Corporate sector & banks: Adverse spillovers from excessive TRY weakness on corporate balance sheets should be addressed quickly. The short FX position of the nonfinancial sector, standing at $222 billion (more than 25% of GDP) as of March 2018, has been a source of vulnerability for the Turkish economy, though this figure does not fully reflect the natural and financial hedges.

Corporate Sector FX Position (USD bn)

CBT, ING Bank
CBT, ING Bank

Early this year, the government announced a legislative change that aimed to mitigate high FX-based risks of nearly 26,000 SMEs. This was put into force at the beginning of May and also introduced a threshold of $15 million for total FX liabilities.

According to the authorities, around 20-25% of the corporate sector’s open position is held by SMEs. For the remainder, further regulations to reduce large corporates’ currency risk should contribute to financial stability. To this end, hardening FX borrowing for those not generating FX revenues should be a step in the right direction. It should also be noted that the level of non-performing loans is expected to rise in the coming period with downside pressures on the growth outlook (despite the lack of a meaningful correlation with TRY depreciation or surging lending rates). In fact, increasing loan-restructuring demand- 3.6% of the lending book at end-2017- is a stress signal.

A deterioration in corporate sector balance sheets should be negative for the lending demand of the banking sector. Another likely force of deleveraging for banks could be external funding. Banks have reduced short-term external debt since end-2014 from more than $92 billion to $75.8 billion in Mar-18 (though this increased in Apr-18 to $78.3 billion). So, short-term refinancing risk remains high, although there are sufficient FX liquid resources to cover obligations, with the inclusion of banking sector holdings at the CBT (under the framework of the reserve option mechanism) amounting to $30 billion- of which $13.7 billion is in the form of gold. Despite the improving long-term debt rollover ratio in recent months (which is comfortably above the 100% threshold on a 12-month rolling basis as of April 2018) the external funding of banks should be under close scrutiny, as it can trigger a deleveraging cycle.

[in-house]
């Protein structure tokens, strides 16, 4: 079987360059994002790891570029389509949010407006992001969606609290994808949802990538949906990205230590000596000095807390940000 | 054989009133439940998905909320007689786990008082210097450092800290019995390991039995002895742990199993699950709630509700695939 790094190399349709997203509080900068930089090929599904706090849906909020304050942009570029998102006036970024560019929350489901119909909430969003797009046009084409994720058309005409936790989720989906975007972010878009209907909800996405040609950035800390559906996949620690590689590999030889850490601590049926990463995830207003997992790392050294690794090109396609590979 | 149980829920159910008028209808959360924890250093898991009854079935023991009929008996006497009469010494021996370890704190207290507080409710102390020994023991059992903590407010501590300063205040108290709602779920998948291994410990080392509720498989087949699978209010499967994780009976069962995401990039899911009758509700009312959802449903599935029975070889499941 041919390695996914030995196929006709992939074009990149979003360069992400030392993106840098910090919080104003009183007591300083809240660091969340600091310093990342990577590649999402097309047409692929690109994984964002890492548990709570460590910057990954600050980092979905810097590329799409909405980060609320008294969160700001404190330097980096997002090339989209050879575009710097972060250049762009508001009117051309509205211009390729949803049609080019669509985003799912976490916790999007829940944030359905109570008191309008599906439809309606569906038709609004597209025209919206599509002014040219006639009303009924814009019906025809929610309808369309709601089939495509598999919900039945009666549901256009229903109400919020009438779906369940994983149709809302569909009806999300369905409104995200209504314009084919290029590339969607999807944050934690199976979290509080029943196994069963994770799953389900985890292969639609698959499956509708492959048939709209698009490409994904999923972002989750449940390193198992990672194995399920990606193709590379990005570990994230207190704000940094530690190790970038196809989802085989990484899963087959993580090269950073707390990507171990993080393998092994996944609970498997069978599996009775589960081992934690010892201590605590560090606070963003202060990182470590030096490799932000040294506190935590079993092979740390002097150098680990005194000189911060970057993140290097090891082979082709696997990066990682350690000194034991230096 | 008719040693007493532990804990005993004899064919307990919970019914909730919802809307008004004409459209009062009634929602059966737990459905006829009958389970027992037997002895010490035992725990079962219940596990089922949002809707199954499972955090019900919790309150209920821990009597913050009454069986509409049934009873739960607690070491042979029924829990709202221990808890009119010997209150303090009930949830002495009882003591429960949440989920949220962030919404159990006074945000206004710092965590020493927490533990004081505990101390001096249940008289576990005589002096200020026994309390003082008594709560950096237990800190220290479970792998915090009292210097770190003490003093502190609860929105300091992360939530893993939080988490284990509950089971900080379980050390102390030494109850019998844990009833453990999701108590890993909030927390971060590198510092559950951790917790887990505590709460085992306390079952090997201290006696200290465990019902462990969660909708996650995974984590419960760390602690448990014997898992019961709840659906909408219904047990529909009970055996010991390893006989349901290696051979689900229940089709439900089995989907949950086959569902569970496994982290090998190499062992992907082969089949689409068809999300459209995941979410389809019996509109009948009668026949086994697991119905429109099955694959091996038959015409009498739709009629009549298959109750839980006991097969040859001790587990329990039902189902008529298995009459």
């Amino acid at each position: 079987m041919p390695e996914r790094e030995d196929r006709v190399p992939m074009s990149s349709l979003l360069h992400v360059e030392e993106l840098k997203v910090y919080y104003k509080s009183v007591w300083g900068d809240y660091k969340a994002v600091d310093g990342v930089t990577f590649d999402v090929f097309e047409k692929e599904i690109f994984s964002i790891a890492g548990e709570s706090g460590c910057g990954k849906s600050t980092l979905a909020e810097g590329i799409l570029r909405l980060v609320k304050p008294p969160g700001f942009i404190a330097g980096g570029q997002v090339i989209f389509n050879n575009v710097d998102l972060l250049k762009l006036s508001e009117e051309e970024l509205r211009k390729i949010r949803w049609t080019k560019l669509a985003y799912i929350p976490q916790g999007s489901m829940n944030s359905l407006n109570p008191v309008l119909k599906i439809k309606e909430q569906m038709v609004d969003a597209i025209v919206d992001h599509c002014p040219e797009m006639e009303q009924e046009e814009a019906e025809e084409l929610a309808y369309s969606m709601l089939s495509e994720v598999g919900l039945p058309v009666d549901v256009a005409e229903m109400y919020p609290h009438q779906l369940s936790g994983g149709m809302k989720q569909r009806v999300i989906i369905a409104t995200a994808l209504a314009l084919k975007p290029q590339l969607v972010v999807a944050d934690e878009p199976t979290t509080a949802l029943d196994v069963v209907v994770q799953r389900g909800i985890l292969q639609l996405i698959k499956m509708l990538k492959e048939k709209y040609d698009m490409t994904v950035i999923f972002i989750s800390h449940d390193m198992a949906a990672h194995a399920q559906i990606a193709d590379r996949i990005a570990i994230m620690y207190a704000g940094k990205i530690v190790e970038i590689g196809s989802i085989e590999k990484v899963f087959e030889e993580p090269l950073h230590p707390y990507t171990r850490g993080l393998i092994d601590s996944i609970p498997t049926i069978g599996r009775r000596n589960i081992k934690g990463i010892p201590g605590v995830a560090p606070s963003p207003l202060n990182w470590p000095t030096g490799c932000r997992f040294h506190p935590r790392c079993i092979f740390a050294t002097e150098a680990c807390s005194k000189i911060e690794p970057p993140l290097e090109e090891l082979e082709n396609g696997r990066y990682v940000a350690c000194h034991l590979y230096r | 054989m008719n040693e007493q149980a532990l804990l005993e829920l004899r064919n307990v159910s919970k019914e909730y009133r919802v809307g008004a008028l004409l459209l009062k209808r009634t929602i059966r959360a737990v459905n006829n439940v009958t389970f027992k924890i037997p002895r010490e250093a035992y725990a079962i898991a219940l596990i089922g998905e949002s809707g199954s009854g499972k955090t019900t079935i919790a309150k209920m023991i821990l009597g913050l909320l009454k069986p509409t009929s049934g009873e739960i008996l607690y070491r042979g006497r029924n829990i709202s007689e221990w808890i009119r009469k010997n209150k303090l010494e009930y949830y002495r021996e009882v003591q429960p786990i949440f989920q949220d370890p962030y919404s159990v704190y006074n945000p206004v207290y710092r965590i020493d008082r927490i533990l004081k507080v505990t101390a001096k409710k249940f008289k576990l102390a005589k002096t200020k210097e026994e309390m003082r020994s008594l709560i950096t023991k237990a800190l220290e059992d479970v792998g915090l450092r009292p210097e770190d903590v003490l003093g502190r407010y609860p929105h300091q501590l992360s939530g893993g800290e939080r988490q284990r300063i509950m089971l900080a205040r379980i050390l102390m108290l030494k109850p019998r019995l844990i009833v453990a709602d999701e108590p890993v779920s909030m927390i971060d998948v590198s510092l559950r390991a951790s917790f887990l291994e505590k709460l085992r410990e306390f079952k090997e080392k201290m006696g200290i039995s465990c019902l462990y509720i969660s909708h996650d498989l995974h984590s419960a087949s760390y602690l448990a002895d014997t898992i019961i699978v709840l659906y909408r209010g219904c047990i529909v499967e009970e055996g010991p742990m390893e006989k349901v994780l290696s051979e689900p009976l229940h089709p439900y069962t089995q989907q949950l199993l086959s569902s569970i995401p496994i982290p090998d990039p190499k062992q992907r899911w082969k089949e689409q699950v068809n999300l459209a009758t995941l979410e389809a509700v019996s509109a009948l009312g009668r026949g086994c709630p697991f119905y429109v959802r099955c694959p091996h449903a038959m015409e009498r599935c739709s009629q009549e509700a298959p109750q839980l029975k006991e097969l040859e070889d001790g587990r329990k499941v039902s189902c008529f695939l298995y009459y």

Short-term external debt (USD bn)

CBT, ING Bank
CBT, ING Bank

Overall, macro and financial actions by the new government addressing short-term vulnerabilities will be key for the macro performance in the period ahead, while a reviving reform agenda in social, economic and political areas will also be crucial in taking Turkey to a recovery path.